I keep my head pointed high because I am afraid another human gaze will unravel me. I look up, look away. Above me, the sky looks like sludge.

I call my mother while I’m outside, wandering the streets. I use the Nokia cell phone she bought me for emergencies. Each time her phone rings, breath freezes in my throat. With each unanswered ring, I’m practicing for her death. I’m wondering whether I’ll scream when she dies, or if I’ll go mute. Words harden to icicles on the roof of my mouth.

 

In this season of her dying, I want her to know I love her more than I love any boy. I want her to know I love her more than I love my father, who I haven’t spoken to since I was 15. My love is a flooded river flowing to her, only to her, and I want to solidify my love, as if such a thing is possible, as if love can be preserved like a relic. I want to mark this final passage before death’s glass slides down to separate us forever.

 

The morning after the pool dream, my jumbled thoughts begin to make sense.
Everything distills against the fog of perpetual insomnia; her death demands a memento, a gift, or token. A memento mori, although I am too young –– too unschooled –– to know this word. My desire to bestow a gift gives me a sense of purpose, restores the grip of control that has eluded me since her kidneys began to fail. I decide I will drive her minivan back to the mall, to the place she’d take me whenever I needed anything: Payless shoes for school dances, Dr. Pepper Lip Smackers, clearance Jessica McClintock dresses. At the mall, I believe I will find an object to represent all I cannot say, a memento to remember her by, a memento to preserve this precious time when I have a mother, still belong to her.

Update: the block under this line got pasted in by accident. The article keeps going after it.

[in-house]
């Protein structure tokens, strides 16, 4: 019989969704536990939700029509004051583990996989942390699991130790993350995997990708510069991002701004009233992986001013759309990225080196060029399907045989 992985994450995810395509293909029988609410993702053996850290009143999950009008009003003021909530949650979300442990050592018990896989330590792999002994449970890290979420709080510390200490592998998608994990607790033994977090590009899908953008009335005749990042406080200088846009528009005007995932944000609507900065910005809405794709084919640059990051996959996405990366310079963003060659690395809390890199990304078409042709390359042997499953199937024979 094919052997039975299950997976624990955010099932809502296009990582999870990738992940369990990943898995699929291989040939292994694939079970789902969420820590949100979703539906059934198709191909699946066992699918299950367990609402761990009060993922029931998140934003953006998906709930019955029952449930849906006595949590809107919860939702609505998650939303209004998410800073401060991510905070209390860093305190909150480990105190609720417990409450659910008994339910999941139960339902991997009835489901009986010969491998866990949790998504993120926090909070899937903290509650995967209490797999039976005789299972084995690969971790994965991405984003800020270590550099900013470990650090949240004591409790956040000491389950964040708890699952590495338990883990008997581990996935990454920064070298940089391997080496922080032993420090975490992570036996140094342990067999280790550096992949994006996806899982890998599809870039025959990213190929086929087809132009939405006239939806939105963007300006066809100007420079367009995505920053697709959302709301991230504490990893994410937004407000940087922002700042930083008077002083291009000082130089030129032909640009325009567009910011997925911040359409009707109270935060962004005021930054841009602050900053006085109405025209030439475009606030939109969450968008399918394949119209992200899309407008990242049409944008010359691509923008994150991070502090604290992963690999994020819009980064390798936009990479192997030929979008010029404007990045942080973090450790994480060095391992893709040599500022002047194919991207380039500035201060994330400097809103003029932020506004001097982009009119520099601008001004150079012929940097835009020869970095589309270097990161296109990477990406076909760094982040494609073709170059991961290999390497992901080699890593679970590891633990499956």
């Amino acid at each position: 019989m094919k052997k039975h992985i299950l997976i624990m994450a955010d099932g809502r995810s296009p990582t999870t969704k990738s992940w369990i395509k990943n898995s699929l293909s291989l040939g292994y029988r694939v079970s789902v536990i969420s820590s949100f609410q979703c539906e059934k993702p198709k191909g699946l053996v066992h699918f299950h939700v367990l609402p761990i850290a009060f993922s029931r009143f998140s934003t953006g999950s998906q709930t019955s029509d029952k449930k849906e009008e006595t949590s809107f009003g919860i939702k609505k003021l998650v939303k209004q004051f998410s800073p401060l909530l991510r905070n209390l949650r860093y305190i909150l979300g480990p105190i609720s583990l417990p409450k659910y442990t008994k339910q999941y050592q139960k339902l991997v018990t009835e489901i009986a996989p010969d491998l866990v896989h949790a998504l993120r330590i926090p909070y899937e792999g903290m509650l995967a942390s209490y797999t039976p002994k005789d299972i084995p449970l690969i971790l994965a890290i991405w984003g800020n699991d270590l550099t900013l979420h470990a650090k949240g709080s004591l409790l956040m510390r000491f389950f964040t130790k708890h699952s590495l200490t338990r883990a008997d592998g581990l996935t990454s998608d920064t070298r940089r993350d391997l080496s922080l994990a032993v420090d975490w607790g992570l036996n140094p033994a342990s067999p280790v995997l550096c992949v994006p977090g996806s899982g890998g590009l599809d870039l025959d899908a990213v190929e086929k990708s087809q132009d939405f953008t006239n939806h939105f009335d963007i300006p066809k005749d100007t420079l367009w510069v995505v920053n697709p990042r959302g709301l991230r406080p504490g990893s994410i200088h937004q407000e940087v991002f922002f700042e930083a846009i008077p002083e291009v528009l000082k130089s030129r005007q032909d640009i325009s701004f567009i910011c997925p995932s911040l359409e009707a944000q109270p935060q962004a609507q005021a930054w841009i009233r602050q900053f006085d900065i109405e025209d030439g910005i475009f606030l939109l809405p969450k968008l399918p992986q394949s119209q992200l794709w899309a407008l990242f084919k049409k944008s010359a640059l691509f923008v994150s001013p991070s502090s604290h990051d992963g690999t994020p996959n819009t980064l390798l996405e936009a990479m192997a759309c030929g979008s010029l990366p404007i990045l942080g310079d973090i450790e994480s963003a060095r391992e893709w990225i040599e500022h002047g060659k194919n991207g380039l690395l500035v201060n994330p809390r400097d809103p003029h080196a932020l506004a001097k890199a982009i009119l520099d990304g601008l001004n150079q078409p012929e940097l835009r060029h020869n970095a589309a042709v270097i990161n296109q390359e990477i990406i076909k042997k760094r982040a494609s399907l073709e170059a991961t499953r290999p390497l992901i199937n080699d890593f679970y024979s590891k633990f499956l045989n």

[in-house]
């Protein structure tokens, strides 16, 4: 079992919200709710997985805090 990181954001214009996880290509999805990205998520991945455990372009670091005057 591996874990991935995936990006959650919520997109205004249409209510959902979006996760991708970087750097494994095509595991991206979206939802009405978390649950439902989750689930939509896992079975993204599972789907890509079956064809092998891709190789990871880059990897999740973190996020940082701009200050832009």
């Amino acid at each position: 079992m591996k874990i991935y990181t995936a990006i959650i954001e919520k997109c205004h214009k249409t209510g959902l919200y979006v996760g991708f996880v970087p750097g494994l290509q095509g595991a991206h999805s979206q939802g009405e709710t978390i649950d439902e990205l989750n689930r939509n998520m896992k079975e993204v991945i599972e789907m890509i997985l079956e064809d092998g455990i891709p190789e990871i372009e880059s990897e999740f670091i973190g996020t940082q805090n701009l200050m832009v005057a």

I leave the kitchen to dress quickly. This morning, I wear sweat pants and a T-shirt, no bra. I don’t see the point in niceties like bras or shampoo when my mother’s body siphons my attention. My body is an afterthought, an aside. I pull my hair back into a ponytail and put on a pair of my mother’s sunglasses because I can’t find my own. Her lenses make the road appear shadowy and dark, despite a March sun blazing the sky. I have chills and a low-grade fever. Anticipatory grief feels like the flu.

 

This morning, the mall parking lot is as empty as it was near closing time the night before. But the air smells different now, more like garbage. I park at Lord & Taylor, sidestepping a pile of desiccated French fries when I exit the van. Gulls peck at cookie wrappers spattering the lot. I watch birds fight over errant crumbs. They squabble and beat their wings against the air. But no sound comes from the mall, not even Muzak from loudspeakers. Beyond the entry doors, Lord & Taylor looks strangely dim, as if bulbs from overhead lights have burned out, and no one bothered to replace them.